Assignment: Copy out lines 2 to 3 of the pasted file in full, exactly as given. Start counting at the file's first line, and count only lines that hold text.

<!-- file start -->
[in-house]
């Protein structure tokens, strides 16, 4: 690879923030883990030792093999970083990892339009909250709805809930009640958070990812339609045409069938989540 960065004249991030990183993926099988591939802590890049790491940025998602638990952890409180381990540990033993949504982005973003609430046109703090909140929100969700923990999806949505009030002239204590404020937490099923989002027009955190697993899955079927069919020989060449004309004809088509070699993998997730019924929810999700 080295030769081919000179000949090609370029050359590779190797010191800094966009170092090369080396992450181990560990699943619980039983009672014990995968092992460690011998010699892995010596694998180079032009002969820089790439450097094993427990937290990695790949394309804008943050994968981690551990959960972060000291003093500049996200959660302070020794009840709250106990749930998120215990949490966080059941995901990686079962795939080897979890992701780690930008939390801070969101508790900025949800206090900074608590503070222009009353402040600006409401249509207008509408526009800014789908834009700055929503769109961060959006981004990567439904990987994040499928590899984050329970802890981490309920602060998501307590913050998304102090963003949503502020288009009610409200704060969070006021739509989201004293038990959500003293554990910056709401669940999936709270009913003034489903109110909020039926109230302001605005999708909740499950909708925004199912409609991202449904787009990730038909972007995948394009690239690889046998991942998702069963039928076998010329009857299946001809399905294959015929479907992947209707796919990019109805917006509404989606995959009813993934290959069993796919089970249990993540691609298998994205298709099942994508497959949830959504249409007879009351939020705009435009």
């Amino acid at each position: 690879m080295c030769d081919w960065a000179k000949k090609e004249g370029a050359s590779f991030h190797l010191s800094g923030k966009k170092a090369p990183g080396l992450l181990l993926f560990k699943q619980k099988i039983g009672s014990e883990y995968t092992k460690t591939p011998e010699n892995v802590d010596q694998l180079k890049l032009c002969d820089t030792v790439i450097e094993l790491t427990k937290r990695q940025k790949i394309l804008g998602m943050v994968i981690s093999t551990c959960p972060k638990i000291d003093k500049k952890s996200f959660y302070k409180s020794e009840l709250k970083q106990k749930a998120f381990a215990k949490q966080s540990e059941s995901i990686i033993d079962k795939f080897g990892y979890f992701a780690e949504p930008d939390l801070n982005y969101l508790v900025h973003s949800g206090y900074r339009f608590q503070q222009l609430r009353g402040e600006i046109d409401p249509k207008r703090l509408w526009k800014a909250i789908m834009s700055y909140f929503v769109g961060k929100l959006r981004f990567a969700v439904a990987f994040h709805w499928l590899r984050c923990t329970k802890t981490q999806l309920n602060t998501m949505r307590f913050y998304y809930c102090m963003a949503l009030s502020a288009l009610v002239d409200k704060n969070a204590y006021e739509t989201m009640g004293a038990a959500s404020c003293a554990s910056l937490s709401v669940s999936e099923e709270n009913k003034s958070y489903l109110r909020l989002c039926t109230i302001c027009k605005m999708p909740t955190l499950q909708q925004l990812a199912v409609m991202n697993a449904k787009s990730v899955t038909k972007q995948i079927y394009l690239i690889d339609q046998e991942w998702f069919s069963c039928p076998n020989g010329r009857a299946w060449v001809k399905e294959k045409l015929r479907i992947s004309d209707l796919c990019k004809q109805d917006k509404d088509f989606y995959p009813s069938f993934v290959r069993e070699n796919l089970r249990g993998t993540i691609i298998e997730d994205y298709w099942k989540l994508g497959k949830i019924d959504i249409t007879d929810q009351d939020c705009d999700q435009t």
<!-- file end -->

């Protein structure tokens, strides 16, 4: 690879923030883990030792093999970083990892339009909250709805809930009640958070990812339609045409069938989540 960065004249991030990183993926099988591939802590890049790491940025998602638990952890409180381990540990033993949504982005973003609430046109703090909140929100969700923990999806949505009030002239204590404020937490099923989002027009955190697993899955079927069919020989060449004309004809088509070699993998997730019924929810999700 080295030769081919000179000949090609370029050359590779190797010191800094966009170092090369080396992450181990560990699943619980039983009672014990995968092992460690011998010699892995010596694998180079032009002969820089790439450097094993427990937290990695790949394309804008943050994968981690551990959960972060000291003093500049996200959660302070020794009840709250106990749930998120215990949490966080059941995901990686079962795939080897979890992701780690930008939390801070969101508790900025949800206090900074608590503070222009009353402040600006409401249509207008509408526009800014789908834009700055929503769109961060959006981004990567439904990987994040499928590899984050329970802890981490309920602060998501307590913050998304102090963003949503502020288009009610409200704060969070006021739509989201004293038990959500003293554990910056709401669940999936709270009913003034489903109110909020039926109230302001605005999708909740499950909708925004199912409609991202449904787009990730038909972007995948394009690239690889046998991942998702069963039928076998010329009857299946001809399905294959015929479907992947209707796919990019109805917006509404989606995959009813993934290959069993796919089970249990993540691609298998994205298709099942994508497959949830959504249409007879009351939020705009435009």
């Amino acid at each position: 690879m080295c030769d081919w960065a000179k000949k090609e004249g370029a050359s590779f991030h190797l010191s800094g923030k966009k170092a090369p990183g080396l992450l181990l993926f560990k699943q619980k099988i039983g009672s014990e883990y995968t092992k460690t591939p011998e010699n892995v802590d010596q694998l180079k890049l032009c002969d820089t030792v790439i450097e094993l790491t427990k937290r990695q940025k790949i394309l804008g998602m943050v994968i981690s093999t551990c959960p972060k638990i000291d003093k500049k952890s996200f959660y302070k409180s020794e009840l709250k970083q106990k749930a998120f381990a215990k949490q966080s540990e059941s995901i990686i033993d079962k795939f080897g990892y979890f992701a780690e949504p930008d939390l801070n982005y969101l508790v900025h973003s949800g206090y900074r339009f608590q503070q222009l609430r009353g402040e600006i046109d409401p249509k207008r703090l509408w526009k800014a909250i789908m834009s700055y909140f929503v769109g961060k929100l959006r981004f990567a969700v439904a990987f994040h709805w499928l590899r984050c923990t329970k802890t981490q999806l309920n602060t998501m949505r307590f913050y998304y809930c102090m963003a949503l009030s502020a288009l009610v002239d409200k704060n969070a204590y006021e739509t989201m009640g004293a038990a959500s404020c003293a554990s910056l937490s709401v669940s999936e099923e709270n009913k003034s958070y489903l109110r909020l989002c039926t109230i302001c027009k605005m999708p909740t955190l499950q909708q925004l990812a199912v409609m991202n697993a449904k787009s990730v899955t038909k972007q995948i079927y394009l690239i690889d339609q046998e991942w998702f069919s069963c039928p076998n020989g010329r009857a299946w060449v001809k399905e294959k045409l015929r479907i992947s004309d209707l796919c990019k004809q109805d917006k509404d088509f989606y995959p009813s069938f993934v290959r069993e070699n796919l089970r249990g993998t993540i691609i298998e997730d994205y298709w099942k989540l994508g497959k949830i019924d959504i249409t007879d929810q009351d939020c705009d999700q435009t």